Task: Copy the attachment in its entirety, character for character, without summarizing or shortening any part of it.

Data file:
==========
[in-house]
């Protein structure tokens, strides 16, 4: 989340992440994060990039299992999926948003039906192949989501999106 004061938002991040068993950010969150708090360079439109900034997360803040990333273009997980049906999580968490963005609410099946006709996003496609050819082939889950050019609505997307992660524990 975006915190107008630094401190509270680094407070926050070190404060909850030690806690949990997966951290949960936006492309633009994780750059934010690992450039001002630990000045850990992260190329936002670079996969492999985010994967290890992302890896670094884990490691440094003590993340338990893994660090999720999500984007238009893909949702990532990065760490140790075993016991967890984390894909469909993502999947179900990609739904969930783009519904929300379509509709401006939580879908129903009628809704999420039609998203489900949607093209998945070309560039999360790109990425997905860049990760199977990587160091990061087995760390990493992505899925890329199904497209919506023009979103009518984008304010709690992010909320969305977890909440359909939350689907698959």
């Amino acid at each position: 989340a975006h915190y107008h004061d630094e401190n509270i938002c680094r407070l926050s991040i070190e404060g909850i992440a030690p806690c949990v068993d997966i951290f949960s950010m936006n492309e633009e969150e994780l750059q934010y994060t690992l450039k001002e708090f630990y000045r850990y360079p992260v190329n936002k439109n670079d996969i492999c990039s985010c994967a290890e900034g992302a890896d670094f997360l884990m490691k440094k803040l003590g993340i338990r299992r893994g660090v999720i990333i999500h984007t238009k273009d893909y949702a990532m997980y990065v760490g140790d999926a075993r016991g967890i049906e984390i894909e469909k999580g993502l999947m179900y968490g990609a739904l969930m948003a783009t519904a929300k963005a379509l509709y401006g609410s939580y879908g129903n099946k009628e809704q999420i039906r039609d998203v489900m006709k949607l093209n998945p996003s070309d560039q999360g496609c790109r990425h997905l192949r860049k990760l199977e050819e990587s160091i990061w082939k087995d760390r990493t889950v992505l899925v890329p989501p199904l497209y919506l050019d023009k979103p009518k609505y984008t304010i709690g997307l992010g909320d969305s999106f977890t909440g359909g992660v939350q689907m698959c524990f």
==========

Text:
[in-house]
């Protein structure tokens, strides 16, 4: 989340992440994060990039299992999926948003039906192949989501999106 004061938002991040068993950010969150708090360079439109900034997360803040990333273009997980049906999580968490963005609410099946006709996003496609050819082939889950050019609505997307992660524990 975006915190107008630094401190509270680094407070926050070190404060909850030690806690949990997966951290949960936006492309633009994780750059934010690992450039001002630990000045850990992260190329936002670079996969492999985010994967290890992302890896670094884990490691440094003590993340338990893994660090999720999500984007238009893909949702990532990065760490140790075993016991967890984390894909469909993502999947179900990609739904969930783009519904929300379509509709401006939580879908129903009628809704999420039609998203489900949607093209998945070309560039999360790109990425997905860049990760199977990587160091990061087995760390990493992505899925890329199904497209919506023009979103009518984008304010709690992010909320969305977890909440359909939350689907698959």
């Amino acid at each position: 989340a975006h915190y107008h004061d630094e401190n509270i938002c680094r407070l926050s991040i070190e404060g909850i992440a030690p806690c949990v068993d997966i951290f949960s950010m936006n492309e633009e969150e994780l750059q934010y994060t690992l450039k001002e708090f630990y000045r850990y360079p992260v190329n936002k439109n670079d996969i492999c990039s985010c994967a290890e900034g992302a890896d670094f997360l884990m490691k440094k803040l003590g993340i338990r299992r893994g660090v999720i990333i999500h984007t238009k273009d893909y949702a990532m997980y990065v760490g140790d999926a075993r016991g967890i049906e984390i894909e469909k999580g993502l999947m179900y968490g990609a739904l969930m948003a783009t519904a929300k963005a379509l509709y401006g609410s939580y879908g129903n099946k009628e809704q999420i039906r039609d998203v489900m006709k949607l093209n998945p996003s070309d560039q999360g496609c790109r990425h997905l192949r860049k990760l199977e050819e990587s160091i990061w082939k087995d760390r990493t889950v992505l899925v890329p989501p199904l497209y919506l050019d023009k979103p009518k609505y984008t304010i709690g997307l992010g909320d969305s999106f977890t909440g359909g992660v939350q689907m698959c524990f």